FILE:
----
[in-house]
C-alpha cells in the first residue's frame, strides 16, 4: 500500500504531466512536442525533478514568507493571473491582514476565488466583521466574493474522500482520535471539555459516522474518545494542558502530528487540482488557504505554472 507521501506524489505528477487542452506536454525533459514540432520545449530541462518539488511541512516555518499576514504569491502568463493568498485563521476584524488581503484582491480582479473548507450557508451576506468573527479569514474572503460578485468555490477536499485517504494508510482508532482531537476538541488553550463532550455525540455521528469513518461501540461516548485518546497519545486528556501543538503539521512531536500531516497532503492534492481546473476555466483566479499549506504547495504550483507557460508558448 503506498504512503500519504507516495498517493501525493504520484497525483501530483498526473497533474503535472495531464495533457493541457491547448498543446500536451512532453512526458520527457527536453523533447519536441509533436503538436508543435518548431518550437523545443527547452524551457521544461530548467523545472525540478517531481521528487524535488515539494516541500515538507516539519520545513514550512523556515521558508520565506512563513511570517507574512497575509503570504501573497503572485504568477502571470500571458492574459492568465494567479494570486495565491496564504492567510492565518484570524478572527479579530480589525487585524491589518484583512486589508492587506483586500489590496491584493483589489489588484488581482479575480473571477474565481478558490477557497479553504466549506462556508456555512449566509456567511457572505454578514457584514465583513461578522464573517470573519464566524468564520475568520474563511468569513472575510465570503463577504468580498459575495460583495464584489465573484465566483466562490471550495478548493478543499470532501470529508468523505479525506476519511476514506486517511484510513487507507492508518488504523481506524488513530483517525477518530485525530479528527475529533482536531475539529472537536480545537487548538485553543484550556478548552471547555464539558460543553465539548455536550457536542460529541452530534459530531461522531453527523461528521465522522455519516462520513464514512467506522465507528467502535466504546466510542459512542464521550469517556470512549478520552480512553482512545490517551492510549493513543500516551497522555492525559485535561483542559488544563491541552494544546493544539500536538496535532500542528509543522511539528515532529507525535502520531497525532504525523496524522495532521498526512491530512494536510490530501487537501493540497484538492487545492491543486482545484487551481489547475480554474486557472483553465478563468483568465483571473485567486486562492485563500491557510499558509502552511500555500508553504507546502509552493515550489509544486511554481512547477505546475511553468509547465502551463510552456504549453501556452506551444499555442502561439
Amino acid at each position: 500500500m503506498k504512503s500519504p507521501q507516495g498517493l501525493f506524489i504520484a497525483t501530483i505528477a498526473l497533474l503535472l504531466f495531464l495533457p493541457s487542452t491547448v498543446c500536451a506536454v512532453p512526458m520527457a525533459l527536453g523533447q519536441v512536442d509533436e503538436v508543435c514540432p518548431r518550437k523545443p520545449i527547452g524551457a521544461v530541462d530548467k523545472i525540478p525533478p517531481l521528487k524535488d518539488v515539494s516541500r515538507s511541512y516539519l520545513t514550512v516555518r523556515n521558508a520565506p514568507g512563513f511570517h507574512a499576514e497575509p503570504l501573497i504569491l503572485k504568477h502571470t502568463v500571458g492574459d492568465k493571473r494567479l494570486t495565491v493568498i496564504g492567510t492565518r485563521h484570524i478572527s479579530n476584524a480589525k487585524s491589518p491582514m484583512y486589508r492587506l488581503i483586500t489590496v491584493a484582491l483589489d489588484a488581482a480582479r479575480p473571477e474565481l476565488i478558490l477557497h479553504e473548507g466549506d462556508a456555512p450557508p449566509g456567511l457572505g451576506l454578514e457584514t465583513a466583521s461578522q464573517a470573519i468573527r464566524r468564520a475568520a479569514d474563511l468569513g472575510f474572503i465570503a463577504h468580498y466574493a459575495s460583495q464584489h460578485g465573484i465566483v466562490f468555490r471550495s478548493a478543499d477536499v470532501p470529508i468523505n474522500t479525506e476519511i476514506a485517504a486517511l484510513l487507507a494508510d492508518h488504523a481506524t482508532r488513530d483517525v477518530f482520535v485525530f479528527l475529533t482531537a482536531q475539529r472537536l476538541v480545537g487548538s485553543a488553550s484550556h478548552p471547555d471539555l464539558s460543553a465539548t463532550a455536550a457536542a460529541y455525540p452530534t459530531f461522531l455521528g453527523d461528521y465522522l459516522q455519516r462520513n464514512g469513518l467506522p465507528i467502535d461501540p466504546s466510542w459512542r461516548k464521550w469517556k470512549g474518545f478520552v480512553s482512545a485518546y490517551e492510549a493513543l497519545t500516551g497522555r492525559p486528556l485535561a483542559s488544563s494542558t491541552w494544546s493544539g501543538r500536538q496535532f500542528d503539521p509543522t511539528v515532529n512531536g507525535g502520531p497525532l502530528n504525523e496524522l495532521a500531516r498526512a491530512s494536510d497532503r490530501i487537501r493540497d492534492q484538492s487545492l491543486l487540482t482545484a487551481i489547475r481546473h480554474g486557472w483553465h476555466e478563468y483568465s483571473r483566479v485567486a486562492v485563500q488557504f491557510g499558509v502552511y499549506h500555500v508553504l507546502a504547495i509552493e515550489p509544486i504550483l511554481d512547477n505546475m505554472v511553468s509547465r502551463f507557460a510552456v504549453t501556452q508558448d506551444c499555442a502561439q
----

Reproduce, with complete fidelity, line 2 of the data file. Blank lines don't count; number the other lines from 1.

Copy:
C-alpha cells in the first residue's frame, strides 16, 4: 500500500504531466512536442525533478514568507493571473491582514476565488466583521466574493474522500482520535471539555459516522474518545494542558502530528487540482488557504505554472 507521501506524489505528477487542452506536454525533459514540432520545449530541462518539488511541512516555518499576514504569491502568463493568498485563521476584524488581503484582491480582479473548507450557508451576506468573527479569514474572503460578485468555490477536499485517504494508510482508532482531537476538541488553550463532550455525540455521528469513518461501540461516548485518546497519545486528556501543538503539521512531536500531516497532503492534492481546473476555466483566479499549506504547495504550483507557460508558448 503506498504512503500519504507516495498517493501525493504520484497525483501530483498526473497533474503535472495531464495533457493541457491547448498543446500536451512532453512526458520527457527536453523533447519536441509533436503538436508543435518548431518550437523545443527547452524551457521544461530548467523545472525540478517531481521528487524535488515539494516541500515538507516539519520545513514550512523556515521558508520565506512563513511570517507574512497575509503570504501573497503572485504568477502571470500571458492574459492568465494567479494570486495565491496564504492567510492565518484570524478572527479579530480589525487585524491589518484583512486589508492587506483586500489590496491584493483589489489588484488581482479575480473571477474565481478558490477557497479553504466549506462556508456555512449566509456567511457572505454578514457584514465583513461578522464573517470573519464566524468564520475568520474563511468569513472575510465570503463577504468580498459575495460583495464584489465573484465566483466562490471550495478548493478543499470532501470529508468523505479525506476519511476514506486517511484510513487507507492508518488504523481506524488513530483517525477518530485525530479528527475529533482536531475539529472537536480545537487548538485553543484550556478548552471547555464539558460543553465539548455536550457536542460529541452530534459530531461522531453527523461528521465522522455519516462520513464514512467506522465507528467502535466504546466510542459512542464521550469517556470512549478520552480512553482512545490517551492510549493513543500516551497522555492525559485535561483542559488544563491541552494544546493544539500536538496535532500542528509543522511539528515532529507525535502520531497525532504525523496524522495532521498526512491530512494536510490530501487537501493540497484538492487545492491543486482545484487551481489547475480554474486557472483553465478563468483568465483571473485567486486562492485563500491557510499558509502552511500555500508553504507546502509552493515550489509544486511554481512547477505546475511553468509547465502551463510552456504549453501556452506551444499555442502561439